The subscription box is an exploding industry. It started in 2010 with Birchbox and, since then, it virtually snowballed. Basically, if you can think it, you can put it in a subscription box. Meat, stuff for shaving, snacks, makeup, dog treats, anything you can dream of. But what do you have to do when it comes to starting a subscription box of your own? We’ve brought in some experts to weigh in on the situation.
1. Convince Brands to Come into Your Subscription Box | Aihui Ong
One of the simplest ways to get a subscription box off the ground is to get some brands into it. Approach the brands by telling them this is a win-win situation. By getting into your box, they are basically cutting away from the shelf clutter. Aihui Ong uses her experience to show us how a simple Amazon search for nail polish renders some 50,000 results. Getting into a subscription box will be an easy way for a makeup brand, for example, to get away for a bit from the drug store, Sephora, and other shelves.
Apart from that, brands can use the box to gather customer feedback, which otherwise may be hard to come by. Of course, there are always focus groups. But they are expensive. So is social media. Customers do write their opinions on a brand there, but brands may need to hire people with full-time jobs to monitor that feedback and answer to it. With the box, brands get customized market research about their products and the package they come in.
Find more of Aihui Ong on her Twitter page.
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2. Financing as a Problem | Georg Richter
According to Georg Richter, one of the main problems you will face as a young entrepreneur when starting a subscription box is the financing. More often than not, in the beginning, you won’t have a lot of it. Therefore, you will strive to do everything yourself, possibly aided by a tiny team, maybe even part of your family.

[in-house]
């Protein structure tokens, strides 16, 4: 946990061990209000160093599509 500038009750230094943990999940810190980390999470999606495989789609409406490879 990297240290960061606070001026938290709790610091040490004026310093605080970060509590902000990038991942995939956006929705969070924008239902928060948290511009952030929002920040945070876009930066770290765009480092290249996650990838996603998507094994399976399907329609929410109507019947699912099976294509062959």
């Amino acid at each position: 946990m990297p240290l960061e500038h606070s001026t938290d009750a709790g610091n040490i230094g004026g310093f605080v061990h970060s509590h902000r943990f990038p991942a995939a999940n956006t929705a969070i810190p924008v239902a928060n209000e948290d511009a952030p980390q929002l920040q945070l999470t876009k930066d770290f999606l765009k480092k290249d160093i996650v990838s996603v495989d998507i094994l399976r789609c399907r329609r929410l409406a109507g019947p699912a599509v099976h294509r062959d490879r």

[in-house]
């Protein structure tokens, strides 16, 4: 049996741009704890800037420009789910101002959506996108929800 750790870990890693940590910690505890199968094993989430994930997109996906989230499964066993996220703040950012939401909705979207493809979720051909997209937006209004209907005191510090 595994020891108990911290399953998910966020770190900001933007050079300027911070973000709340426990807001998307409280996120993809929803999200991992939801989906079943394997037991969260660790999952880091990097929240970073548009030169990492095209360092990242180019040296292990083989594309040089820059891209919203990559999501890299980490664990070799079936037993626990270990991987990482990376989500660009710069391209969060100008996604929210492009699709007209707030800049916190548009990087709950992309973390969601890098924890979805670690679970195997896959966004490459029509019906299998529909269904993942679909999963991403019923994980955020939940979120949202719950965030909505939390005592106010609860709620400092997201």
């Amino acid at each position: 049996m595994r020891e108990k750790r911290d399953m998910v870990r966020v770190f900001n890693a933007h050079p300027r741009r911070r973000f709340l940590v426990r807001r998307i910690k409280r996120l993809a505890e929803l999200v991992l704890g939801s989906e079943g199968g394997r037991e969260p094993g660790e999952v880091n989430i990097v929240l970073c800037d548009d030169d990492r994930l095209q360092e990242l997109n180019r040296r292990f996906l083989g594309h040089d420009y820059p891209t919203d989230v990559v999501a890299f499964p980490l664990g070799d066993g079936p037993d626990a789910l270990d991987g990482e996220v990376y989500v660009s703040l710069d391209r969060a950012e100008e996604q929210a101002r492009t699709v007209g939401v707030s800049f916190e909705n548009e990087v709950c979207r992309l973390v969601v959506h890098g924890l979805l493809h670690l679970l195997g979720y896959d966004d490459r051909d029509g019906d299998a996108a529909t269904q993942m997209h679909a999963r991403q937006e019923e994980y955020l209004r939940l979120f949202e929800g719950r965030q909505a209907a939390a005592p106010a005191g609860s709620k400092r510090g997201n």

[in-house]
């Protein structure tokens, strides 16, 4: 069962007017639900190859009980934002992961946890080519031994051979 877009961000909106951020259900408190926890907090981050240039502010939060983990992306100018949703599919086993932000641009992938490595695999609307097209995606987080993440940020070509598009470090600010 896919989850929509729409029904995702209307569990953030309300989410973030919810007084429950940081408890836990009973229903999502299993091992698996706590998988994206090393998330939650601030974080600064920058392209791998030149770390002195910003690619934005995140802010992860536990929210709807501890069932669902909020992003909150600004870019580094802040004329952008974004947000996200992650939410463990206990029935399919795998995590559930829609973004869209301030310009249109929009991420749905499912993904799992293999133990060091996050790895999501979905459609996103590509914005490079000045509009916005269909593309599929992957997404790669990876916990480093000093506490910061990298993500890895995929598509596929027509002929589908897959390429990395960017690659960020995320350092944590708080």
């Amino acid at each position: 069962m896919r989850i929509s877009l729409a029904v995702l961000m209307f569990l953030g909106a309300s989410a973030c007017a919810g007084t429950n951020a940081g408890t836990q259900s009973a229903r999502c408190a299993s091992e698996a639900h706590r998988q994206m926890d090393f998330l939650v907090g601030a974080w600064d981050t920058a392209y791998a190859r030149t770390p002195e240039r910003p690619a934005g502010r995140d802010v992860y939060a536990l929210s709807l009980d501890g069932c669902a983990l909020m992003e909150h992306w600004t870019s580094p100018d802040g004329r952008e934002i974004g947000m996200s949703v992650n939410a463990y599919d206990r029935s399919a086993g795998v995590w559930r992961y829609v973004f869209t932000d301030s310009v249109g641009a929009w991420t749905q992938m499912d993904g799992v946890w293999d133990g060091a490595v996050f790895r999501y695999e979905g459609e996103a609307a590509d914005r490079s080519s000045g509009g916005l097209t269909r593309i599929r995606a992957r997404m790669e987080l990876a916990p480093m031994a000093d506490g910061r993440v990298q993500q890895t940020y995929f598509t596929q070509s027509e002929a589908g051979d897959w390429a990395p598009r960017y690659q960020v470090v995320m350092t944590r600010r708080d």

This idea means one thing. It’s highly important to know when to bring in extra help. You also need to find the financial power to hire the experts you require to grow the business.
Georg Richter says that, according to his professional experience, the best part of all subscription boxes struggles when it hits the 15,000 subscribers mark. We live in a world where customers can no longer be satisfied if a vendor is unfocused, has a cheap staff or doesn’t outsource enough to cover all the aspects needed. Therefore, a successful subscription box will need experienced management and specialized partners if you want it to grow.
Georg Richter is the CEO and founder of OceanX, and you can find a lot more of his amazing advice on his LinkedIn.
Starting a subscription box is easy enough to do. The hard part comes when you get the thousands of subscribers you always wanted, and you have to keep them pleased. That’s where the advice from our experts, Georg Richter and Aihui Ong comes in. Let us know in the comment section below about your experience with subscription boxes.